Because of the enormous bandwidth available using fiber-optic cables, they are often used to route signals from fixed and mobile wireless base stations to their carrier’s signal switching stations for making interconnections to customers. Fiber-optic cables have replaced metal cables in many fixed communications installations, such as in warehouses and office buildings, and serve as communications backbones in many types of wireless communications systems, including in base stations for the latest 4G LTE mobile wireless communications systems. Likely, optical communications links will serve similar functions in emerging 5G mobile wireless communications systems.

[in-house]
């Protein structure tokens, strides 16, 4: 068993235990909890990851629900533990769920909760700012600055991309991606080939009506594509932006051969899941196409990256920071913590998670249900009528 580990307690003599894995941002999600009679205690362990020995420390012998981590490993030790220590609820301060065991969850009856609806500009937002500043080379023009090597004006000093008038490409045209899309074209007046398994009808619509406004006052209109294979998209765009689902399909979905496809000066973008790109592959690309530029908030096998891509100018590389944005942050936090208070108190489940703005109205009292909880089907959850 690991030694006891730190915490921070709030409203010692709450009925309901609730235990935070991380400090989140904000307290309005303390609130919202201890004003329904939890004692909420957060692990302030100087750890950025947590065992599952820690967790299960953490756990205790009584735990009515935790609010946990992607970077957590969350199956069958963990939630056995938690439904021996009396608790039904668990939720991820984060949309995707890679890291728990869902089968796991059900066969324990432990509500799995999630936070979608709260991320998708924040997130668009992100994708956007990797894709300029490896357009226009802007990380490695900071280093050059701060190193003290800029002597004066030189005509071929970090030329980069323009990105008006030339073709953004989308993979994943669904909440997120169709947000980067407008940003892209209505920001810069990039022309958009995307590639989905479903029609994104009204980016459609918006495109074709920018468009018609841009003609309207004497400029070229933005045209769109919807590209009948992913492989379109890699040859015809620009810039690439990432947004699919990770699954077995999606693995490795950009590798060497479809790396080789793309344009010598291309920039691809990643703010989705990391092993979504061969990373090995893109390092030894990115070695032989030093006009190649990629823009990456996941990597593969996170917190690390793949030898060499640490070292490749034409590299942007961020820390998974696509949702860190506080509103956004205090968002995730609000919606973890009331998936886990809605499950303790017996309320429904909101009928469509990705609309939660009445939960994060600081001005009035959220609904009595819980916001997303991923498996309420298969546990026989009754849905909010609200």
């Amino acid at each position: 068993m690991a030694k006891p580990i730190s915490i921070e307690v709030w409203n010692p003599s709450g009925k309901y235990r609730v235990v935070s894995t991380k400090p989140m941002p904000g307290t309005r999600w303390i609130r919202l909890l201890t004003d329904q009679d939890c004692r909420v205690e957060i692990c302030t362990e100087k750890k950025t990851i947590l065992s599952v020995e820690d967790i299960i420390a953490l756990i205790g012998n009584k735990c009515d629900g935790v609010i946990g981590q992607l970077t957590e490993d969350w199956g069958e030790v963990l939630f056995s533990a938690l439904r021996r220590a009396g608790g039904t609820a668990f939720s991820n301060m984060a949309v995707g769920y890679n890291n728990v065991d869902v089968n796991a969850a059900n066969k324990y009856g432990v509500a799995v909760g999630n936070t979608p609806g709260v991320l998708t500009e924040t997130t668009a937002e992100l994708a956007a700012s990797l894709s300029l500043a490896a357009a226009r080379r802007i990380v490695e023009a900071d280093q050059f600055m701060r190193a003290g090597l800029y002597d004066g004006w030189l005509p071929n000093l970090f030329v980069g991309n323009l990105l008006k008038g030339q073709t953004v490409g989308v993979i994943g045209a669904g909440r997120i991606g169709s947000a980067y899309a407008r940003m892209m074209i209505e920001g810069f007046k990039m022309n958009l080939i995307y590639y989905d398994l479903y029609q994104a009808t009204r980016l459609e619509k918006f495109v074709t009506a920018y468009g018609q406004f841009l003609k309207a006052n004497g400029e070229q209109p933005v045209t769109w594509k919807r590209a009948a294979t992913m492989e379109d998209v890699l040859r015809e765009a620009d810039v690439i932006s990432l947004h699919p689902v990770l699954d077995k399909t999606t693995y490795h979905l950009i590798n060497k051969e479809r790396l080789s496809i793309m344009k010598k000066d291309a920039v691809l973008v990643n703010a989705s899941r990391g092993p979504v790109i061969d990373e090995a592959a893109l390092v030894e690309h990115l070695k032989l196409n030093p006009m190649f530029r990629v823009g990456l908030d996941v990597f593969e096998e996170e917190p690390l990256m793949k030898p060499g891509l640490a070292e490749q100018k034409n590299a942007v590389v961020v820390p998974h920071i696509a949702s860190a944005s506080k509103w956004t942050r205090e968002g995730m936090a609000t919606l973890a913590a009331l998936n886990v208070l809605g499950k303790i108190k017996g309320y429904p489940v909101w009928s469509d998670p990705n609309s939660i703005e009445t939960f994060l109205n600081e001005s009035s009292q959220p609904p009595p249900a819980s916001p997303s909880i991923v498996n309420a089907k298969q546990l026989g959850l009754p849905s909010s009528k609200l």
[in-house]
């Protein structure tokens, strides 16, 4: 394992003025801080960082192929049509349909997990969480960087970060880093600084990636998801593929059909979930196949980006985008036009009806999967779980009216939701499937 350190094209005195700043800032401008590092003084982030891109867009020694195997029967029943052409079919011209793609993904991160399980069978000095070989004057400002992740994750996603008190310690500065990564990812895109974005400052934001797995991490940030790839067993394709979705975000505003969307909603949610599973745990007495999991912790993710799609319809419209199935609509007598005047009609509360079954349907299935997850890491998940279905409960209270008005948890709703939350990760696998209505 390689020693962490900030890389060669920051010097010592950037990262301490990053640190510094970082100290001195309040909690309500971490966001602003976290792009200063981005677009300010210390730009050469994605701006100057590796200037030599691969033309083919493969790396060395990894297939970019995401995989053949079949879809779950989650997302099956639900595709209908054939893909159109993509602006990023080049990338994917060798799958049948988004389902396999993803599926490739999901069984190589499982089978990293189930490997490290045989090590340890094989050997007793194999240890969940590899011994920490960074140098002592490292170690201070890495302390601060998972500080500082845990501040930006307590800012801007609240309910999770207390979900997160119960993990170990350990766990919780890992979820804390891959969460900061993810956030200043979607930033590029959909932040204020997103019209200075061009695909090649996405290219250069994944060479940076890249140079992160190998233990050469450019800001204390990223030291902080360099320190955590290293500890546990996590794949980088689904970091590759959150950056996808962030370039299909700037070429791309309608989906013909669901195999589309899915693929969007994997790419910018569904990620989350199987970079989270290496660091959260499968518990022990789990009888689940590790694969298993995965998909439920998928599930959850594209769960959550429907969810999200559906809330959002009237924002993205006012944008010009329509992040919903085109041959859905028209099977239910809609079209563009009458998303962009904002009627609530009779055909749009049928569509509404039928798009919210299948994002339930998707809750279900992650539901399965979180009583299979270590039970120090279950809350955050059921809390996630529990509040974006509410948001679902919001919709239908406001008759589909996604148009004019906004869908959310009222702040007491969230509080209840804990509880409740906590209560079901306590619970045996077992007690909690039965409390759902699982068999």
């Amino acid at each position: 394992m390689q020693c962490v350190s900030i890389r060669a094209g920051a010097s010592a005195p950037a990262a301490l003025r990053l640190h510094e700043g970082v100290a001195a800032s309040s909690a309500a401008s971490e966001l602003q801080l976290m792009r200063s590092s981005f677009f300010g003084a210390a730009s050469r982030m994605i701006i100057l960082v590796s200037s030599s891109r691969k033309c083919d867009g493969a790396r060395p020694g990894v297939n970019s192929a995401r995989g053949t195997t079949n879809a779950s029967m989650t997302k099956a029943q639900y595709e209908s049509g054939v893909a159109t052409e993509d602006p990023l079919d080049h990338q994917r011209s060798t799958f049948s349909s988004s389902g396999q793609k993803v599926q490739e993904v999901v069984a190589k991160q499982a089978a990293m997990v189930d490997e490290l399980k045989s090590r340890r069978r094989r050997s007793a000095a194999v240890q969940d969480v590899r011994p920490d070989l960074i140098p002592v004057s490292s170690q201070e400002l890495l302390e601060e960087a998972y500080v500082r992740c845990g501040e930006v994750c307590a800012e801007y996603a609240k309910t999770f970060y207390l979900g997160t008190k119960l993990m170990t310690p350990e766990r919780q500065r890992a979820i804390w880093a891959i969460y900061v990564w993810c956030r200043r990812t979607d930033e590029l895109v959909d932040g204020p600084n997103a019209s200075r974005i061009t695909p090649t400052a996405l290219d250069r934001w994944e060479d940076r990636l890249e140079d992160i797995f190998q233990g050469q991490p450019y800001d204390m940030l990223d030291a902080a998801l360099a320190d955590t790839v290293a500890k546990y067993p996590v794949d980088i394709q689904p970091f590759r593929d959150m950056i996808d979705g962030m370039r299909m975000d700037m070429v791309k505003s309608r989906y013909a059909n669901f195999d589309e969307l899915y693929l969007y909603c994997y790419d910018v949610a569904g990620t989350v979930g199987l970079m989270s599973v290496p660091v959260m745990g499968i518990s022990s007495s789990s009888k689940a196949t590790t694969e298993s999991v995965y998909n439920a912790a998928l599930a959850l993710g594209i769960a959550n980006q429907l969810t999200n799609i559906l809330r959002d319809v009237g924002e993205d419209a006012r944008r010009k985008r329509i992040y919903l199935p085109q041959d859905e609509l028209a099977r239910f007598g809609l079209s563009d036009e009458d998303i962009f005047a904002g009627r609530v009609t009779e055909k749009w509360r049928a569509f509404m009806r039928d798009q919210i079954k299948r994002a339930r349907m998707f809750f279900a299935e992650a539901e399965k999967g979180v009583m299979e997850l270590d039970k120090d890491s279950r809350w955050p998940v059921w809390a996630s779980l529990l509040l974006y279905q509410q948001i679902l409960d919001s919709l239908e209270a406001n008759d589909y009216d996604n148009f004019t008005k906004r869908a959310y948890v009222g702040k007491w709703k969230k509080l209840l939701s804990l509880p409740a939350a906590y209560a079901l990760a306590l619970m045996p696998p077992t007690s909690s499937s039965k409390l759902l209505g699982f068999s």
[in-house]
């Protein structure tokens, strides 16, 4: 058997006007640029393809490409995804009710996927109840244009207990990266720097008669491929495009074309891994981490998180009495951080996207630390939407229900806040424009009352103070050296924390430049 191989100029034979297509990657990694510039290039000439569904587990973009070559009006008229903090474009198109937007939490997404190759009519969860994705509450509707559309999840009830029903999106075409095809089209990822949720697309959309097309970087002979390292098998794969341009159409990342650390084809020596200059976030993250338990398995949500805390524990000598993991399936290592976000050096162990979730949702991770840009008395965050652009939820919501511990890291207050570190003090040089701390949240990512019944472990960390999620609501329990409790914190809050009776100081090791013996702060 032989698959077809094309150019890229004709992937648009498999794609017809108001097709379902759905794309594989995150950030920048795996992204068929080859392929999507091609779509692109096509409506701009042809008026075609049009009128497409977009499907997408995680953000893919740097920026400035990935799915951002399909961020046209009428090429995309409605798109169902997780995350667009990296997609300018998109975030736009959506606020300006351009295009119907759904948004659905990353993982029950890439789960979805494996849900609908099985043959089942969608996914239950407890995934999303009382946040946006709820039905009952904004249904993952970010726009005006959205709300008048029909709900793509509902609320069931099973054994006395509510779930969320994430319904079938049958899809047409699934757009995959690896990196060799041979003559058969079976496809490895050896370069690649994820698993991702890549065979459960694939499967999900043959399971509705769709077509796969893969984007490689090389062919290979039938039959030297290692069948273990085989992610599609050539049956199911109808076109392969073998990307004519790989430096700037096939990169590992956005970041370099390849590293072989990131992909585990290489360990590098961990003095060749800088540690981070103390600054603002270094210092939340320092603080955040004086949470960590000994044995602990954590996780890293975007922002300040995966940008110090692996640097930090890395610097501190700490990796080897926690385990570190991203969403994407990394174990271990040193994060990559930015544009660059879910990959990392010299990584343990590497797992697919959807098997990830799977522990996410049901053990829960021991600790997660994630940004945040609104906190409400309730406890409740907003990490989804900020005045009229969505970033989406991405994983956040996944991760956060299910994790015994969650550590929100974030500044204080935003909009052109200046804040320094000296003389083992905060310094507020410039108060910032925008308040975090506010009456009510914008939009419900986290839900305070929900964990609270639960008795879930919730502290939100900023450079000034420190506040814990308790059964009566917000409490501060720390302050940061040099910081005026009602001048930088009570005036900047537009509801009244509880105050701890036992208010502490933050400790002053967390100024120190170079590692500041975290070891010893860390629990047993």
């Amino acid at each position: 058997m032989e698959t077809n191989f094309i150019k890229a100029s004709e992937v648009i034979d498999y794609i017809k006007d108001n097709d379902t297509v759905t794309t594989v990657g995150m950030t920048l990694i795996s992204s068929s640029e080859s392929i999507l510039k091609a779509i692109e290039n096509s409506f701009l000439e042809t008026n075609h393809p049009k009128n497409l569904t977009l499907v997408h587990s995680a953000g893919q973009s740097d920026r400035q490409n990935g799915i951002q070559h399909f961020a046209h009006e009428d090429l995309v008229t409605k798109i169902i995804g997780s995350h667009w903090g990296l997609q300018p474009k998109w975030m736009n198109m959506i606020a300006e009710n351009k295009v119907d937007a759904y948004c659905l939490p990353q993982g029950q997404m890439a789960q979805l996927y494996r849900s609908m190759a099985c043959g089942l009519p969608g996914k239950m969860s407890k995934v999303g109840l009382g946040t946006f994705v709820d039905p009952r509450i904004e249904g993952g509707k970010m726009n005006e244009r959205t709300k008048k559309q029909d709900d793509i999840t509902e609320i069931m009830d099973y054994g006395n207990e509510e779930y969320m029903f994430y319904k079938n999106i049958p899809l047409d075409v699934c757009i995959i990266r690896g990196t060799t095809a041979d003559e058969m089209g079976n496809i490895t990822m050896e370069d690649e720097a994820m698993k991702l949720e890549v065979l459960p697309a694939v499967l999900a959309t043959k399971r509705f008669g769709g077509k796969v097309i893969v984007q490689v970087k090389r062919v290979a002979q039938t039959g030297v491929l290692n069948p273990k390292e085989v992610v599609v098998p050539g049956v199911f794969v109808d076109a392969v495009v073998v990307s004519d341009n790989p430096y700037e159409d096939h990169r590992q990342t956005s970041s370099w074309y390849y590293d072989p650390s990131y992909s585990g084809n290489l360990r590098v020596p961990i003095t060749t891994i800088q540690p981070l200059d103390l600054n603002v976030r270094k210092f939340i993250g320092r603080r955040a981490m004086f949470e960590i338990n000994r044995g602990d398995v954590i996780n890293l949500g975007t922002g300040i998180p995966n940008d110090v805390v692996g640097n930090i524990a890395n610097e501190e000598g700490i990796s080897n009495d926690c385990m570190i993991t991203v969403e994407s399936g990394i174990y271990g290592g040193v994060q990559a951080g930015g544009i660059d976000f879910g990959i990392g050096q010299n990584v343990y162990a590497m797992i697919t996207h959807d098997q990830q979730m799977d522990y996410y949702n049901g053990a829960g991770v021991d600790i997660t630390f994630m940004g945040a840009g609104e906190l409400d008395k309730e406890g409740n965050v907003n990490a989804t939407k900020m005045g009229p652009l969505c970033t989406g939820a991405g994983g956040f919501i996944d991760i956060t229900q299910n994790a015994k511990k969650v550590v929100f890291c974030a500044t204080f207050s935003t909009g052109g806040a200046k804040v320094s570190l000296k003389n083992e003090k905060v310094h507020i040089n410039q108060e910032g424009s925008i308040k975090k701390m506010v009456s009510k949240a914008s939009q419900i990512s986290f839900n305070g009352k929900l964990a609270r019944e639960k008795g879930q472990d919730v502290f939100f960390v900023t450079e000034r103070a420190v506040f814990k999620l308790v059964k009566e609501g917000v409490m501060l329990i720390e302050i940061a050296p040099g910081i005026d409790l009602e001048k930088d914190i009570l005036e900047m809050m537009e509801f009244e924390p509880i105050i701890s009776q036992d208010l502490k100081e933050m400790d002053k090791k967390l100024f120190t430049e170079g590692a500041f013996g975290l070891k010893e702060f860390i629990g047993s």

Similar to the way that frequency bandwidths are divided in wireless systems using frequency division multiplex (FDM), optical communications systems use forms of wavelength division multiplexing (WDM) to increase capacity over optical fiber lines by using different wavelengths through the cable for different carriers. By multiplexing or combining different carriers at the optical transmitter and demultiplexing or extracting the separate carriers at the optical receiver, the data rate of a single fiber line can be dramatically increased into the Tb/s range. The two chief WDM methods currently in use in optical communications systems are dense WDM (DWDM) and coarse WDM (CWDM), which has less wavelength channels with wider spacing than DWDM. The result is lower data rates, but CWDM systems can be implemented with lower-cost components without the need for the stability and precision required by the closely spaced carriers in DWDM optical communications systems.